Conflicts of Interest
Cureus requires all parties involved in the publication process (all authors, reviewers, Cureus EIC and post-publication SIQ™ scorers) to fully declare any potential conflicts of interest (COI).
Authors are required to declare all competing interests during the submission process. Reviewers are expected to consider any potential conflicts of interest before agreeing to review, and to declare, in detail, any relevant conflicts of interest before submitting their review. Editors-in-Chief are expected to recuse themselves from the publication process if they feel they have a conflict of interest in regards to the article.
All potential conflicts of interest should be declared. Please disclose a relationship and/or conflict of interest if faced with even the slightest amount of uncertainty as to its potential relevance. Examples of conflicts of interest include, but are not limited to: possible financial benefits if the article is published; prior working, or personal, relationships with any of the authors; patent or grant activity that could be considered broadly relevant to the work; personal material or financial gain (such as free travel, gifts, etc.) relating to the work; personal convictions (religious, political, etc.) which may have a bearing on the work, etc.
A complete list of funding sources (institutional, corporate, grants, etc.) and relevant relationships and financial activities must be detailed in the Ethics Statements and Conflict of Interest Disclosures section of the article submission process.
The following COI sections contain questions posed to the authors during the submission process. All COI sections must be addressed in order to satisfy Cureus COI requirements and are reprinted below as they appear in the article submission process. The language contained in the four sections below is based upon the ICMJE Form for Disclosure of Potential Conflicts of Interest. (Click each header to view the section as it appears in the submission process.)
The Work Under Consideration for Publication
Did you or your institution at any time receive payment or services from a third party (government, commercial, private foundation, etc.) for any aspect of the submitted work (such as grants, data monitoring board, study design, manuscript preparation, statistical analysis, etc.)?
Relevant Financial Activities Outside the Work
Please indicate all financial relationships (regardless of compensation amount) associated with the submitting author and all co-authors. You should disclose interactions with any entity that could be considered broadly relevant to your work. Report all relationships that were present during the 36 months prior to publication. Remember – if there is any question, it is better to disclose a relationship than not to do so.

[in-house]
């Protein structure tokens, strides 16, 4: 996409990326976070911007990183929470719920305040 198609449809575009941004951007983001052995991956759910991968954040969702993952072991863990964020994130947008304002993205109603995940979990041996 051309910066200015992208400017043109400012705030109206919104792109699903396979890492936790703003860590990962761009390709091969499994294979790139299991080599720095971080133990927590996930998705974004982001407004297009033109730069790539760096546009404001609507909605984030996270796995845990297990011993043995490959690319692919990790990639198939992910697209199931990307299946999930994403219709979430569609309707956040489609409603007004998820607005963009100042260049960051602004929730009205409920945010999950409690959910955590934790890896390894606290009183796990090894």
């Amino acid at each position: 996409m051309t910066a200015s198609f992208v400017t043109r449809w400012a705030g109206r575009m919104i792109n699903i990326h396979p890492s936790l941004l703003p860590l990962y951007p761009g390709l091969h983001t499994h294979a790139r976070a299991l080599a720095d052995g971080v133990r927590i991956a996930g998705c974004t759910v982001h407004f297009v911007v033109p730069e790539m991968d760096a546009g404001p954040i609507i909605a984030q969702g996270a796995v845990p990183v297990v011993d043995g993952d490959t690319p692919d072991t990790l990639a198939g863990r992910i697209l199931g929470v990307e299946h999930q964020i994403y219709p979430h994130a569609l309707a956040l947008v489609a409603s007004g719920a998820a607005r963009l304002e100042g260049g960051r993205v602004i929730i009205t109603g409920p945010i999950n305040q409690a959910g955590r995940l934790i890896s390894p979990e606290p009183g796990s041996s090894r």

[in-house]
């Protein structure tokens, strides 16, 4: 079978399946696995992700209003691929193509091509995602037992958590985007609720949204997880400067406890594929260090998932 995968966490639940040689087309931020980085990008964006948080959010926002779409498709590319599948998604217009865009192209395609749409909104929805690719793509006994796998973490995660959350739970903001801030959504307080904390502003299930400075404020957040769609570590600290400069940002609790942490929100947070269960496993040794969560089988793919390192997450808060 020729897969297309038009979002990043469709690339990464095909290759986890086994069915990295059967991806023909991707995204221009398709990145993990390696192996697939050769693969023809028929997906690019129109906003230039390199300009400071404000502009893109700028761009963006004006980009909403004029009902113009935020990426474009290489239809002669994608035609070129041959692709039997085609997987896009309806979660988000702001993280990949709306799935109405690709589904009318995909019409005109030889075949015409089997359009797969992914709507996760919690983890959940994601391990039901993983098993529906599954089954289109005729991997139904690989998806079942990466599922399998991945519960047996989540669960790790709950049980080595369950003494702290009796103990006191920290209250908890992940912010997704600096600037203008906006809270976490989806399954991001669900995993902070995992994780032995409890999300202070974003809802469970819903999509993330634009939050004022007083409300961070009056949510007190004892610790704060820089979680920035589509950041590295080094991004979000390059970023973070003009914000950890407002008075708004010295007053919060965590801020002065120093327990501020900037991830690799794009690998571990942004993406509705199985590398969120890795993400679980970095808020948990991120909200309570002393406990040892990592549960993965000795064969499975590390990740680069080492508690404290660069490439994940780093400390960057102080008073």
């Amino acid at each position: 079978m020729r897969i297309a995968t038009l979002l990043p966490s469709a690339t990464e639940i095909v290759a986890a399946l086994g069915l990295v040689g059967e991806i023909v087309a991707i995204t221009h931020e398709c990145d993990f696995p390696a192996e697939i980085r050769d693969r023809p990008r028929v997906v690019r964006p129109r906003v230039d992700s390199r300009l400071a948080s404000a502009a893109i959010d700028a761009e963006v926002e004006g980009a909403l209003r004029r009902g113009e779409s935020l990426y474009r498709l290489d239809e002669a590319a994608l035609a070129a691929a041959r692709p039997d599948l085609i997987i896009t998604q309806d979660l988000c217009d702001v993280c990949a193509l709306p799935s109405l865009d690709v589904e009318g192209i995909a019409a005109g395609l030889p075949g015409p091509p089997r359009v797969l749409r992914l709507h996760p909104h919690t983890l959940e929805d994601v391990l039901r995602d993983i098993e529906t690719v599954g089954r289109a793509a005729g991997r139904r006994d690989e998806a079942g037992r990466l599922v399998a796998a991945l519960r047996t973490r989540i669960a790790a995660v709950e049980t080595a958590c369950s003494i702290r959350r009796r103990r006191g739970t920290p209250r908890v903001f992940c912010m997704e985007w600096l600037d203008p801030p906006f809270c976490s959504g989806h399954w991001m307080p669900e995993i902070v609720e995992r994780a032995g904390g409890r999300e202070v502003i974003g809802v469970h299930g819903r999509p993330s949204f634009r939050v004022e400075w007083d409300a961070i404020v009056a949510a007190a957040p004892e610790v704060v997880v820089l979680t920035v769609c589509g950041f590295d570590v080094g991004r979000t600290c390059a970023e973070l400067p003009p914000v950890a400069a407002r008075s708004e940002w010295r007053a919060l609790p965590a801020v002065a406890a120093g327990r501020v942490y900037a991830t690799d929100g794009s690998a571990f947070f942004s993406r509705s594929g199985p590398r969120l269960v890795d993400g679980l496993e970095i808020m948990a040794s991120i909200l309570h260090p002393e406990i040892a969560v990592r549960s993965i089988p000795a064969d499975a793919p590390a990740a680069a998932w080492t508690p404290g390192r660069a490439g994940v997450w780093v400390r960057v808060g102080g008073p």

For grants you have received for work outside the submitted work, only disclose support from entities that could be perceived to be affected financially by the published work, such as drug companies, or foundations supported by entities that could be perceived to have a financial stake in the outcome.
Intellectual Property: Patents & Copyrights
Do you have any patents, whether planned, pending or issued, that could be considered broadly relevant to this work?
Relationships Not Covered Previously
Are there other relationships or activities that readers could perceive to have influenced, or that give the appearance of potentially influencing, what you wrote in the submitted work?
Disclosure of 3rd Party Funding
Separately from declaring any conflicts of interest, Cureus also requires that authors disclose any payments or services received from a 3rd party (government, commercial, private foundation, etc.) for any aspect of the submitted work (such as grants, data monitoring board, study design, article preparation, statistical analysis, etc.).
This information is included in a disclosure statement attached to the final published article.
Human and Animal Subjects
Where applicable, Cureus requires that authors provide information detailing the relevant ethical standards which were met when conducting research involving the study of human and/or animal participants or tissue.
Authors are required to provide such information whenever research is conducted on humans or human tissue; on animals or animal tissue; when conducting field studies; or in any instance requiring the approval of an Institutional Review Board (IRB). In cases that required IRB approval, the IRB that granted the approval should be named in the article.